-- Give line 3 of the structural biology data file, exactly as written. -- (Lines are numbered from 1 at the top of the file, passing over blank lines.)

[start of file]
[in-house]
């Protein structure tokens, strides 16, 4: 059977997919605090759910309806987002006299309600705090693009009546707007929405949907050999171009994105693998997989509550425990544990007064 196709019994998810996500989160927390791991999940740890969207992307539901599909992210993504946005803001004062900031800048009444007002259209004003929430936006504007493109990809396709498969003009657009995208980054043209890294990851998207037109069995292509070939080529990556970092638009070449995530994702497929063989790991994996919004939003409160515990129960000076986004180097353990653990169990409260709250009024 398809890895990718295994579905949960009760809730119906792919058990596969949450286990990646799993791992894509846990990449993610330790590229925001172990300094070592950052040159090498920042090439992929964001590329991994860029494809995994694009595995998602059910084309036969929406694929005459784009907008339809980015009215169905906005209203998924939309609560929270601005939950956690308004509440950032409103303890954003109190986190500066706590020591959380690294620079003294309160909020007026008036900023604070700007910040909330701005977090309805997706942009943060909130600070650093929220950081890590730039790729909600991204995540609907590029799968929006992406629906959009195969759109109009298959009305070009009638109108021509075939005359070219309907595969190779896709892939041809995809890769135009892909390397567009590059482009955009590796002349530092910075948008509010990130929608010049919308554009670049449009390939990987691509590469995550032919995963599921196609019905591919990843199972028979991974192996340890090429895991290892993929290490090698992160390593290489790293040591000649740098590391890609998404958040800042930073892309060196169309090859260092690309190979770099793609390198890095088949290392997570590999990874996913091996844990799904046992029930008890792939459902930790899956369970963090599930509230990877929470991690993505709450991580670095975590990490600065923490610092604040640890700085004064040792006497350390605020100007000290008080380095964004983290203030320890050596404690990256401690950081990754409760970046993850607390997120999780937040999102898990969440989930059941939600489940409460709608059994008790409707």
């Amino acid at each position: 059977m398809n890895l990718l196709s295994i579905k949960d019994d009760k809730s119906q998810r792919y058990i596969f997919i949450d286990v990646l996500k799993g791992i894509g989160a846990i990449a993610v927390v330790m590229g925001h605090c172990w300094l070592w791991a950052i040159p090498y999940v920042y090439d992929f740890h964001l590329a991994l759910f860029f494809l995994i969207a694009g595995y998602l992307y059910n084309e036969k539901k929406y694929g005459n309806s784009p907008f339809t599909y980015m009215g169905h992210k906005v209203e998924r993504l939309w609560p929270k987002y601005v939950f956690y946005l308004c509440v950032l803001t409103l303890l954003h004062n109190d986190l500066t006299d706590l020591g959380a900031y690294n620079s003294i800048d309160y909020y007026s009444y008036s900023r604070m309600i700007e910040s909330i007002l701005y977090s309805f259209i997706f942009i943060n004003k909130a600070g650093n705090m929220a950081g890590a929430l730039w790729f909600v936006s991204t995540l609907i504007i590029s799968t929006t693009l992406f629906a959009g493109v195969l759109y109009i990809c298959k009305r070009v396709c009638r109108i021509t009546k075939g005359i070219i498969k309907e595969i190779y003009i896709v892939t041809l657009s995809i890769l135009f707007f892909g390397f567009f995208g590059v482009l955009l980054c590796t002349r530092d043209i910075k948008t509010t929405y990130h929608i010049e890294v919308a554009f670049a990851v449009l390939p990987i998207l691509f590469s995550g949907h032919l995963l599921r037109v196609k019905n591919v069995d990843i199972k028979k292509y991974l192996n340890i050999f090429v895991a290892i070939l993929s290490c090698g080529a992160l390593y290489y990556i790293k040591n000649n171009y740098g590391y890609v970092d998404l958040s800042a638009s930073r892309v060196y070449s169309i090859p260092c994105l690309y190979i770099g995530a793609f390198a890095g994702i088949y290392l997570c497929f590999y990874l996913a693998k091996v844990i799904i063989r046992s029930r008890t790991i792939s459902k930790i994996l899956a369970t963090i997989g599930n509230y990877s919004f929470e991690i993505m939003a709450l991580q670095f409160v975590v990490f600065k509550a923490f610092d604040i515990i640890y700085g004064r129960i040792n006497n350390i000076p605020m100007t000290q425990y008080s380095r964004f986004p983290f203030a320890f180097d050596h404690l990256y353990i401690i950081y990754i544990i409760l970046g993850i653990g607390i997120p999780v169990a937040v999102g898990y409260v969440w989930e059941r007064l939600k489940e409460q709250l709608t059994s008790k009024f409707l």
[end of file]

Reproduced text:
């Amino acid at each position: 059977m398809n890895l990718l196709s295994i579905k949960d019994d009760k809730s119906q998810r792919y058990i596969f997919i949450d286990v990646l996500k799993g791992i894509g989160a846990i990449a993610v927390v330790m590229g925001h605090c172990w300094l070592w791991a950052i040159p090498y999940v920042y090439d992929f740890h964001l590329a991994l759910f860029f494809l995994i969207a694009g595995y998602l992307y059910n084309e036969k539901k929406y694929g005459n309806s784009p907008f339809t599909y980015m009215g169905h992210k906005v209203e998924r993504l939309w609560p929270k987002y601005v939950f956690y946005l308004c509440v950032l803001t409103l303890l954003h004062n109190d986190l500066t006299d706590l020591g959380a900031y690294n620079s003294i800048d309160y909020y007026s009444y008036s900023r604070m309600i700007e910040s909330i007002l701005y977090s309805f259209i997706f942009i943060n004003k909130a600070g650093n705090m929220a950081g890590a929430l730039w790729f909600v936006s991204t995540l609907i504007i590029s799968t929006t693009l992406f629906a959009g493109v195969l759109y109009i990809c298959k009305r070009v396709c009638r109108i021509t009546k075939g005359i070219i498969k309907e595969i190779y003009i896709v892939t041809l657009s995809i890769l135009f707007f892909g390397f567009f995208g590059v482009l955009l980054c590796t002349r530092d043209i910075k948008t509010t929405y990130h929608i010049e890294v919308a554009f670049a990851v449009l390939p990987i998207l691509f590469s995550g949907h032919l995963l599921r037109v196609k019905n591919v069995d990843i199972k028979k292509y991974l192996n340890i050999f090429v895991a290892i070939l993929s290490c090698g080529a992160l390593y290489y990556i790293k040591n000649n171009y740098g590391y890609v970092d998404l958040s800042a638009s930073r892309v060196y070449s169309i090859p260092c994105l690309y190979i770099g995530a793609f390198a890095g994702i088949y290392l997570c497929f590999y990874l996913a693998k091996v844990i799904i063989r046992s029930r008890t790991i792939s459902k930790i994996l899956a369970t963090i997989g599930n509230y990877s919004f929470e991690i993505m939003a709450l991580q670095f409160v975590v990490f600065k509550a923490f610092d604040i515990i640890y700085g004064r129960i040792n006497n350390i000076p605020m100007t000290q425990y008080s380095r964004f986004p983290f203030a320890f180097d050596h404690l990256y353990i401690i950081y990754i544990i409760l970046g993850i653990g607390i997120p999780v169990a937040v999102g898990y409260v969440w989930e059941r007064l939600k489940e409460q709250l709608t059994s008790k009024f409707l």